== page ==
Of course you've heard the word “metabolism” before. It is thrown around a lot if you've worked on weight management or inquired about transformations in your body as you age or feel changing degrees of stress.
What you probably know is that if yours is too slow you might gain weight. But what exactly does this all mean?
Let's dive in and take a look at what you can do to impact your metabolism.
Well technically “metabolism” is the word to describe all of the biochemical reactions in your body. It's how you take in nutrients and oxygen and use them to fuel everything you do.
Your body has an incredible ability to grow, heal, and generally stay alive. And without this amazing biochemistry you would not be possible.
Metabolism includes how the cells in your body:
So when you put all of these processes together into your metabolism you can imagine that these processes can work too quickly, too slowly, or just right.
This can also change as you age or experience various levels of stress.
Which brings us to the “metabolic rate”.
This is how fast your metabolism works and is measured in calories (yup, those calories!).
The calories you eat can go to one of three places:
As you can imagine the more calories you burn as work or creating heat the easier it is to lose weight and keep it off because there will be fewer “leftover” calories to store for later.
There are a couple of different ways to measure metabolic rate. One is the “resting metabolic rate” (RMR) which is how much energy your body uses when you're not being physically active.
The other is the “total daily energy expenditure” (TDEE) which measures both the resting metabolic rate as well as the energy used for “work” (e.g. exercise) throughout a 24-hour period.
What affects your metabolic rate?
In a nutshell: a lot!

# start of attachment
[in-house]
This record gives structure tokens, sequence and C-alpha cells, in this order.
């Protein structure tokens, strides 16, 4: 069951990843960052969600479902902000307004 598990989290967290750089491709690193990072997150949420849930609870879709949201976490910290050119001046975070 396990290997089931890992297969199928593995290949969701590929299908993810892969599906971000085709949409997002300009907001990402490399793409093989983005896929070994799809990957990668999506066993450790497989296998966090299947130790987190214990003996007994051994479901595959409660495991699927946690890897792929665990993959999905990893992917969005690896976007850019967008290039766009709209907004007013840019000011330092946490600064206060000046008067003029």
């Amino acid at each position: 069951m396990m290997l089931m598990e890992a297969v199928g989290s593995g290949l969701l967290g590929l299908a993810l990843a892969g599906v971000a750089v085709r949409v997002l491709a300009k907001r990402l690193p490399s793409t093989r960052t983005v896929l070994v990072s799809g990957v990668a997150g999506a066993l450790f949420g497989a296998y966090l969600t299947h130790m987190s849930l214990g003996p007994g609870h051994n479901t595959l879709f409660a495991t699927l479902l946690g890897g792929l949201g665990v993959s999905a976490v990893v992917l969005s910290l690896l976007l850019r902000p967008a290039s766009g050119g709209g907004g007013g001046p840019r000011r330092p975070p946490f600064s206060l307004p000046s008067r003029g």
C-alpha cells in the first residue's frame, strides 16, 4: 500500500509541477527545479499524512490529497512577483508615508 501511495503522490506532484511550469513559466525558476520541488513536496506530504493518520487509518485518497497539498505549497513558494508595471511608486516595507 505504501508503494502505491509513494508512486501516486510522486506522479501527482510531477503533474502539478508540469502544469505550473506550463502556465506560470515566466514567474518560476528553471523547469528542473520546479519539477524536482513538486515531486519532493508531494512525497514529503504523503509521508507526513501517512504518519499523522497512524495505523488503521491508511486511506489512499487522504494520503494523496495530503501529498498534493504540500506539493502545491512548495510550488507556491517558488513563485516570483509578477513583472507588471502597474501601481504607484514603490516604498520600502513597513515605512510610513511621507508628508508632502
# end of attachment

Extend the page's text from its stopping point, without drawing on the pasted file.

The first thing you may think of is your thyroid. This gland at the front of your throat releases hormones to tell your body to “speed up” your metabolism. Of course, the more thyroid hormone there is the faster things will work and the more calories you'll burn.
But that's not the only thing that affects your metabolic rate.
How big you are counts too!
Larger people have higher metabolic rates; but your body composition is crucial!
As you can imagine muscles that actively move and do work need more energy than fat does. So the more lean muscle mass you have the more energy your body will burn and the higher your metabolic rate will be. Even when you're not working out.
This is exactly why weight training is often recommended as a part of a weight loss program. Because you want muscles to be burning those calories for you.
The thing is, when people lose weight their metabolic rate often slows down which you don't want to happen. So you definitely want to offset that with more muscle mass.
As we age, we naturally lose muscle mass which is one reason our metabolism drops too. In fact, after age 30, you begin to lose as much as 3% to 5% per decade. Some of this may because of hormone levels of estrogen (and testosterone in men) start decreasing, other reasons suggest the need for older women to eat plenty of protein and get moving with resistance and aerobic exercise.